How Tennis Led To An 80's Fashion Trend

When looking back on the last 50 years of fashion, many trends have had their moment in the sun, only to disappear as quickly as they came. From the bell bottom pants of the '70s to the loud colors and loose fits of the '90s, styles have come and gone, leaving many an awkward family photo in their wake.

But some trends, once established, never really go away. Though their popularity may subside for a decade, their sartorial season is bound to return again. So it is with the humble yet provocative upturned collar of a polo shirt.

Few fashion statements are as polarizing or long lasting. For some it is the ultimate symbol of conceit, a shining beacon of toxic bro culture. For others it is a sign of belonging to the upper crust of society, a clear indicator to your peers that even if you didn't attend an elite boarding school, you at least had the good manners to pretend like you did.

Let's talk about collars

Since their inception, collars have been intimately associated with class and status. At its most basic, a collar protects the neck from the discomforts of a wool jacket or a suit of armor. Likewise, it also protects the jacket from the sweat and grime that can accumulate on the neck. But for the wealthy, if something must be seen, it is best to flaunt it. And thus began a Renaissance arms race of ostentatious collars and ruffs among the elite of Europe and particularly England (via MEL).

Over time, sartorial passions cooled, the ruffles declined in popularity, and around the 19th century, fashion began to resemble what it looks like today. The everyday outfit for men is basically the same across class: an undershirt beneath a jacket. One of the things that separates the unwashed masses from the prim and proper is how many shirts one owns and how often they can be washed.

Those with means have no problem owning a multitude of shirts and having them washed frequently. Those without can afford neither a multitude of shirts, nor the time it takes to launder them often. Thus, a clean white collar is a way to project your social status in the eyes of those around you.

Let's talk about tennis

Tennis is an aristocratic sport. You need access to a court, and specialized racquets and balls in order to play. Even more restricting, for years you wouldn't be allowed to play at any of the tennis clubs unless you had a set of tennis whites: white pants, white button-up shirt, and often a tie. It's more than a little cumbersome (via Wilson).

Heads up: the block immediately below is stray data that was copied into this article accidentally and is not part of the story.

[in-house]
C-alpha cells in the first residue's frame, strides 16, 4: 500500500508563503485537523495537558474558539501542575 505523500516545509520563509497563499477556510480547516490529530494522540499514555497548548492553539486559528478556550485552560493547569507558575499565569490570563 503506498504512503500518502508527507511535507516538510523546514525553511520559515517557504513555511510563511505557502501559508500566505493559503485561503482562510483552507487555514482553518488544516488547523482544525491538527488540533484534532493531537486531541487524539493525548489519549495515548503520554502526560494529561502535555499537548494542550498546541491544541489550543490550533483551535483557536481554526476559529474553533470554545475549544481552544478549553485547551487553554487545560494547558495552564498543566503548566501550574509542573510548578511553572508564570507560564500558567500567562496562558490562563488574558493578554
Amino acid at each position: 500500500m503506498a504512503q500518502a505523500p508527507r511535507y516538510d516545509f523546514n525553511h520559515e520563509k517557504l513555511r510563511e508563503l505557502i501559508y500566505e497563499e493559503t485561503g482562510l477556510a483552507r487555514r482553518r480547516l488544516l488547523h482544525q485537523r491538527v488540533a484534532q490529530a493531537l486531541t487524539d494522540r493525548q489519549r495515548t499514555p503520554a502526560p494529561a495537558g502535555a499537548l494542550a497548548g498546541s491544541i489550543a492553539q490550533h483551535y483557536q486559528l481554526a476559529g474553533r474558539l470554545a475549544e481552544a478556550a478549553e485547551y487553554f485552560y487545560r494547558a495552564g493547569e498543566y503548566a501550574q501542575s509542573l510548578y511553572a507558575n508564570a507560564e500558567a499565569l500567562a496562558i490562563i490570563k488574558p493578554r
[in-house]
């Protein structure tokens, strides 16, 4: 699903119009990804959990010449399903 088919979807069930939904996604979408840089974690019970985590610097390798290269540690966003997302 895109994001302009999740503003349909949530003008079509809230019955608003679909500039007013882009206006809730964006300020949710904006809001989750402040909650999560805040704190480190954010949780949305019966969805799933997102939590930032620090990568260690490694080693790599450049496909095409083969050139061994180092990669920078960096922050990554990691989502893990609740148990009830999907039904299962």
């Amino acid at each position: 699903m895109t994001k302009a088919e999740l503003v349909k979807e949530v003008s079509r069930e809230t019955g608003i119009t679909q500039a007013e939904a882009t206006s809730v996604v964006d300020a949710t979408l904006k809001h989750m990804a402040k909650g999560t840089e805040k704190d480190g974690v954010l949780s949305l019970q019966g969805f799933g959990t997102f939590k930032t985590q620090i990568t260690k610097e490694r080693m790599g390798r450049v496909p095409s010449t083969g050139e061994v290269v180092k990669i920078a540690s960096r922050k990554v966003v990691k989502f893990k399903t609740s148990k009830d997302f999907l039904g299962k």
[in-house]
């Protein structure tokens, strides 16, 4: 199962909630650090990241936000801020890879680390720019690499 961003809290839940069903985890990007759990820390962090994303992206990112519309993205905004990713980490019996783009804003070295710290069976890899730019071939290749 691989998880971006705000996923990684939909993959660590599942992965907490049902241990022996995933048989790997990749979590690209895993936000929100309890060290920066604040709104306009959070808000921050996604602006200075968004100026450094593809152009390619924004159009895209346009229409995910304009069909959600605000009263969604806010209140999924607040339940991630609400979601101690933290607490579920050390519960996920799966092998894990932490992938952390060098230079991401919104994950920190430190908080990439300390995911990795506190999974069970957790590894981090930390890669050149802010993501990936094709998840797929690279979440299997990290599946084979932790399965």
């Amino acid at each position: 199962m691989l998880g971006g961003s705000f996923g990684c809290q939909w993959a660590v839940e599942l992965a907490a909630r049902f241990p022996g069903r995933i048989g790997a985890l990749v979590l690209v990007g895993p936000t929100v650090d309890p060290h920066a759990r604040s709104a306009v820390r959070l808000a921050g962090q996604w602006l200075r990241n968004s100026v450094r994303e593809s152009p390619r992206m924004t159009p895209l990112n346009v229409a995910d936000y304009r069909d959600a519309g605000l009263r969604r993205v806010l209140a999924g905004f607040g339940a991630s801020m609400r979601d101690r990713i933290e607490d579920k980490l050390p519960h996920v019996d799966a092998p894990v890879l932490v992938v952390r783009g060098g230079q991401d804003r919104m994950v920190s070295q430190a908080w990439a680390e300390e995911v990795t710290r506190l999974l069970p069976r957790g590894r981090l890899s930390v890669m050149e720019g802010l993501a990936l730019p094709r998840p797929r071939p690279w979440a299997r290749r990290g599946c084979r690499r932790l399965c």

In the 1920s, one man had had enough. His name was René Lacoste and he was one of the best tennis players of his time. He set out to make a new outfit for himself. Instead of a long-sleeved shirt, his would be short sleeved. Instead of a heavy woven material, his would be knitted. He added a longer tail to keep it tucked in amidst the rigors of the tennis court. He put an embroidered crocodile on the breast to represent the nickname the press had given him. And he added a soft collar that could be upturned to protect his neck from the sun (via Encyclopedia of Fashion).

He debuted his new shirt at the 1926 US Open and it was an instant hit. The design was such an improvement over other athletic uniforms of the time that the tennis shirt quickly found a home with golf players and polo players too (via Brand Channel).

Let's talk about popped collars

The modern phenomenon of upturning a shirt collar began in 1926 with René Lacoste and his tennis shirt. At the time, the shirts were primarily reserved for athletes in upper-class sports, and thus became popular leisure wear among the east coast elite, particularly at preparatory schools and Ivy League universities.

For the next 50 years the popped collar strayed into and out of the limelight. It could be seen on the likes of James Dean and Audrey Hepburn during the '50s and '60s. It faded a bit during the '70s, when huge lapels became the order of the day, but fate intervened in favor of popped collars in 1980 with the publication of "The Official Preppy Handbook." Although the authors intended to mock the preppy subculture, popular culture instead embraced the popped collar (via House of Style Stories).

The popped collar has waxed and waned in popularity since then, but never really disappeared. As long as people keep wearing polo shirts, it's likely never going away entirely.